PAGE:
Today’s global economy is in fact entering into an array of crucial economic, political, historical, technological but also social crossings and turning points. The upheavals we are going through can’t even be compared to the previous Industrial Revolutions, as in fact, they all pale in comparison to today’s convulsions, because the changes are happening much more rapidly everywhere, and are interlinked and on a much bigger scale than ever, beefing up one another. Thus, they challenge our minds as much as they do our skills, capabilities and talents.
So what is the challenge to ourselves – decision makers, entrepreneurs, leaders and policy makers – to deal with this kind of future in the right way?
We have to fundamentally rethink how, when and whether we should use our accumulated experience and education, familiar and comfortable mind-sets and decision patterns in the future, as a decision-horizon of a few years has expanded to an eternity. And the game will change ever-faster – “we have dared to reach in the unknown, where no man has gone before” (NASA and Star Trek reference). Decision-making based on using the rear-view mirror of experience and knowledge primarily might frequently be dead-wrong.
As MGI outlines:
• Speed, surprise, and sudden shifts in direction in huge global markets routinely impact the destinies of established companies and provide opportunities for new entrants.
• Ours is a world of near-constant discontinuity.
• Competitors can rise in almost complete stealth and burst upon the scene.
• Businesses that were protected by large and deep moats find that their defences are easily breached.
• Vast new markets are conjured seemingly from nothing.
• Many of the long-standing trends that made life so pleasant for investors and managers during the Great Moderation have broken decisively.
• In developed economies, parents generally assumed that their children, upon becoming adults, will be more prosperous than they were.
• Although inequality between countries continues to shrink, in many parts of the world, individuals – particularly those with low job skills – are at risk of growing up poorer than their parents.
• That’s just the beginning! That familiar world is no more. A radically different world is forming.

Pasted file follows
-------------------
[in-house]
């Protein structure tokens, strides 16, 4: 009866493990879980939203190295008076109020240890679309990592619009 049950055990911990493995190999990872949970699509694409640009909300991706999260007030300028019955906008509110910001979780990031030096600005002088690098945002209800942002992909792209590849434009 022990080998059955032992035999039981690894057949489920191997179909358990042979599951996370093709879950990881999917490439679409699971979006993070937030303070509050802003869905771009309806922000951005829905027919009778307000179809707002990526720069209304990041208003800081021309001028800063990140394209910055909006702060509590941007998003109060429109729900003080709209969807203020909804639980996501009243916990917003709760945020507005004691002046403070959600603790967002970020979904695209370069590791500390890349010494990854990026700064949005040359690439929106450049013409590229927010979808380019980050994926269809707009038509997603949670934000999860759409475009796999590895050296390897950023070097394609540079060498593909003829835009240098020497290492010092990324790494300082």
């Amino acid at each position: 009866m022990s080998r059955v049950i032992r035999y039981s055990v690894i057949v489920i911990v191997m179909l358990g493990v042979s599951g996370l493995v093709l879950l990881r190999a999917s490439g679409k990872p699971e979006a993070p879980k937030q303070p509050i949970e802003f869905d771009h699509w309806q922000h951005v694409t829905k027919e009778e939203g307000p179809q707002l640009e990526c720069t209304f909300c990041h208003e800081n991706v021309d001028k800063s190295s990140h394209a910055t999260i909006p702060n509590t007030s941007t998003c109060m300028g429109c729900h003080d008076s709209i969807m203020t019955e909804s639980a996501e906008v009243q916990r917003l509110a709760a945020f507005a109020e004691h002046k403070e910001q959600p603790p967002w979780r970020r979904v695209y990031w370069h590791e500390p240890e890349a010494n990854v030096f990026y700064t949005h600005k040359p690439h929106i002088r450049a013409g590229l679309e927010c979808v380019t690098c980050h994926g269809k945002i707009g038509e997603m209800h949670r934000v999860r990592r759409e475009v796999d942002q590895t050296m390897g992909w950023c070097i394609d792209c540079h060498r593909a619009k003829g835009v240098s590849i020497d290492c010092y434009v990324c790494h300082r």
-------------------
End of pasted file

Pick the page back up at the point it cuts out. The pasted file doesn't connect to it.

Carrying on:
Many suffer from a surprising degree of inertia, especially when it comes to backing up strategy. That could become hazardous. As already quoted in part 3, the influential management thinker Don Tapscott states, “Those with vested interests fight the change. The shift demands such a different view of things that established leaders are often last to be won over, if at all.”
But we could learn from start-ups for example, as they don't think like established leaders. They don't think linearly in terms of growth, but rather, they think exponentially. Start-ups want to move with a speed that is not one or two times faster, but 10 to 20 times, including when it comes to innovations, which is key to their success. They don't think about the amount of resources they can throw at a problem, but run their organisation unbelievably lean, flexible and fast. How can they pare it down to the bone? They are willing to fail, learn and restart fast – again and again!
Another interesting lesson is one we can get from family businesses. As Josh Baron wrote about the “three generation rule” in his article, ‘Why the 21st Century Will Belong to Family Businesses’ in the Harvard Business Review:
“Everyone already knows that family businesses don’t last. He’s perfectly right. An oft-cited statistic is that only 30 per cent of family businesses make it through the second generation, 10-15 per cent through the third, and 3-5 per cent through the fourth. These are disheartening numbers. But let’s put them in perspective. How many companies of any kind are still around after the equivalent of three or four generations? A study of 25,000 publicly traded companies from 1950 to 2009 found that, on average, they lasted around 15 years, or not even through one generation. In this context, family businesses look pretty enduring.”
Family businesses have nowadays – and more so with each passing day – a lot of benefits. To highlight a few: in order to be successful globally, public companies are losing their clear advantage in the scale economy or in raising capital, as even SMEs can now become micro-multinationals easily, and as the investment priority has shifted from quantity to quality, they don’t need lots of money, apart from the fact that going digital globally today is cheap (see part 6).
Another advantage is their agility and potential to be more adaptive to increasingly intense competition, as the new tune is to shorten the distances between decision-makers and the forefront. And here, the majority of family business and their leaders are great at dealing with this requirement, as they have flatter and more efficient structures and business processes, fast and easy information flows, direct connections to their employees and customers, and can come out with decisions in less time.